The viticulture industry experienced numerous fluctuations over the next three centuries. Colonial Governors ran the gamut from excellent to abhorrent during the age of imperialism. The Constantia wine estate became world renowned in the late 18th century as a favourite of European Kings and Emperors, only to fall into disrepair during the 1860s. A wine lake of overproduction in the early 1900s caused producers to pour excess stock into local rivers and streams. After declaring independence in 1961, South Africa’s wine continued to receive meagre attention internationally, a fact intensified by Apartheid-era boycotts against South African goods.

When Apartheid at last ended in the late 1980s and early 1990s, South Africa’s nationwide KWV wine co-operative was replaced and reorganised into the private business wards recognised today. Well known varietals such as Shiraz, Cabernet, and Chardonnay were introduced to the country at internationally competitive prices. As part of a switch to emphasize quality of production, the Vine Improvement Programme was established to integrate new techniques and technologies with an international approach to viticulture and winemaking. The majority of production occurs around Cape Town in the West, with notable hotbeds at Stellenbosch, Paarl, and Swartland, among 60 recognized wards (roughly the equivalent of French appellations) spread over the South African Cape.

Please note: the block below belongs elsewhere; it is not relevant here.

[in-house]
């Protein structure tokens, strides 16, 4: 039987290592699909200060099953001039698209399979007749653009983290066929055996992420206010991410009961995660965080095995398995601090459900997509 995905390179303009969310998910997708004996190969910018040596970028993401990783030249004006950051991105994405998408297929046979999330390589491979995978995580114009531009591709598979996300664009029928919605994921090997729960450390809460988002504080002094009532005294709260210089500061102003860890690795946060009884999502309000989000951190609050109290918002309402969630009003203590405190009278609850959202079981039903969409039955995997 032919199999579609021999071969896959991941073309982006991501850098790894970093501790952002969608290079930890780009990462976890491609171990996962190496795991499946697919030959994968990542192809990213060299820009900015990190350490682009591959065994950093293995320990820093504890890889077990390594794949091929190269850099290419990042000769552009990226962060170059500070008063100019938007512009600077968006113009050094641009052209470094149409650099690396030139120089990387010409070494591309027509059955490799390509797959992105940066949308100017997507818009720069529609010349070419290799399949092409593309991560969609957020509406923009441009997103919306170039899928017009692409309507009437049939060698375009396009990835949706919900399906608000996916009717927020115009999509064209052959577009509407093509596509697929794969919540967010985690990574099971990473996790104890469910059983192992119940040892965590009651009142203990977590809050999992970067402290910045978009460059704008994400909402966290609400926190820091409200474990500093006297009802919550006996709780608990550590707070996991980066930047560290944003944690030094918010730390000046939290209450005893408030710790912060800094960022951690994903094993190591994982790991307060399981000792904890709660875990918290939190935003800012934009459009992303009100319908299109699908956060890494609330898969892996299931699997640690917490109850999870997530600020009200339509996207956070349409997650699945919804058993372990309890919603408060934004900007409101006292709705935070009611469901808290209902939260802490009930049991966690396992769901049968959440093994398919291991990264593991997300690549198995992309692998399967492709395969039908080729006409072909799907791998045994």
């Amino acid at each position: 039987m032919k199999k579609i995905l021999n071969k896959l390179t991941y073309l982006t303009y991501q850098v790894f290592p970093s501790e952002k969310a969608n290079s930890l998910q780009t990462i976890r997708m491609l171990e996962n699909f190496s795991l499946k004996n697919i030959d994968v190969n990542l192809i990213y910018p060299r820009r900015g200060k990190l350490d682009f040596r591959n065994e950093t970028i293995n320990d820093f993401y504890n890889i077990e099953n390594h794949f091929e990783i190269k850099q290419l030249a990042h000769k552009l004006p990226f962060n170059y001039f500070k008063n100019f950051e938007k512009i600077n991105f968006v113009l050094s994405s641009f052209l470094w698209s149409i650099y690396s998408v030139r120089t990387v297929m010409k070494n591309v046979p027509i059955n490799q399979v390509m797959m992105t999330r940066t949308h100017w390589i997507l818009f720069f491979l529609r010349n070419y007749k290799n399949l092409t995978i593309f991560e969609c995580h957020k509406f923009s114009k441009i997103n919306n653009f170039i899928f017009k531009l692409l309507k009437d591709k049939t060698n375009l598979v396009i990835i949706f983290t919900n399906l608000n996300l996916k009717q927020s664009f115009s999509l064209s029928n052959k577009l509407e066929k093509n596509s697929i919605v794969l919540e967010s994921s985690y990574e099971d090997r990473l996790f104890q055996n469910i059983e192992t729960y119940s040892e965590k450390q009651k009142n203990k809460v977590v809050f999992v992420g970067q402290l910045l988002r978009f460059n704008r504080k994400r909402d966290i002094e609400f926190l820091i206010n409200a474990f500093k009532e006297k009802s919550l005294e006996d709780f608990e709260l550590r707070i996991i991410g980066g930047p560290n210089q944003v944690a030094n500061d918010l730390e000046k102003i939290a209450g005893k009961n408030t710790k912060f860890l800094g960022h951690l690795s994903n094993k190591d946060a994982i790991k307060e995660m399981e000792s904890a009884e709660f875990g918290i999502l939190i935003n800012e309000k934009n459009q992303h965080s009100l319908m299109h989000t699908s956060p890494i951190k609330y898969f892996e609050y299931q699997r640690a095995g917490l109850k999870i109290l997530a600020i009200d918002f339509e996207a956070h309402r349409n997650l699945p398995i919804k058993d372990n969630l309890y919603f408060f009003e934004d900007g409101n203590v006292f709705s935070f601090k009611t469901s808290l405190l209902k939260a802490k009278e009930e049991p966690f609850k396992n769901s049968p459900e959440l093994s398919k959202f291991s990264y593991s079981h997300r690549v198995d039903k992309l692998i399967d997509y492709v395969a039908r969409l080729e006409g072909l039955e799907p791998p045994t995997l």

Over the past decade, South African producers have earned a new international burst of popularity for their approachable, opulent and yet affordable wines in several varietals. Over 70% of all grapes harvested in South Africa today make it to the open market as wine, up from only 30% two decades ago. As of 2012, South Africa plants the 17th most acreage of wine in the world at just over 100,000 hectares, and produces just less than one million tonnes of wine annually, 8th worldwide. The increasing presence of foreign winemakers entering South Africa, called flying winemakers, accelerated and enhanced South Africa’s wine quality and growth on the international market.

While traditionally South African reds held a reputation for coarseness, modern vintners take advantage of controlled yields to ensure proper ripeness and create softer, fresher wines in conjunction with oak fermentation, and increased temperature control. Red grapes have become much more commonly planted as a result. Almost half of all South African grapes grown are now red, as opposed to less than 20% in the 1990s. Cabernet Sauvignon, Shiraz, Merlot and the trademark Pinotage make up the most popular red varietal (or cultivar). As for white wines, Chenin Blanc remains the most widely produced wine in the country, at just less than 20 percent. Other popularly produced white cultivars are Sauvignon Blanc and Chardonnay.

deVine wines will soon be celebrating the growth in value and quality of South African wines on Saturday, February 1st with our South African Safari tasting. You can register for the tasting here..


Until then, here are some wonderful South African wines you can find on the shelves of deVine:

2012 Durbanville Hills Sauvignon Blanc – $16.99

2008 KWV Cathedral Cellar Pinotage – $16.99

2011 Ken Forrester Old Vine Reserve Chenin Blanc – $19.99

2004 Annandale Cavalier – $27.99

2008 Lammershoek Pinotage – $30.99

2011 Glen Carlou Quartz Stone Chardonnay – $32.99

2010 Boekenhoutskloof Syrah – $57.99

2007 Rudera Platinum Cabernet Sauvignon – $67.99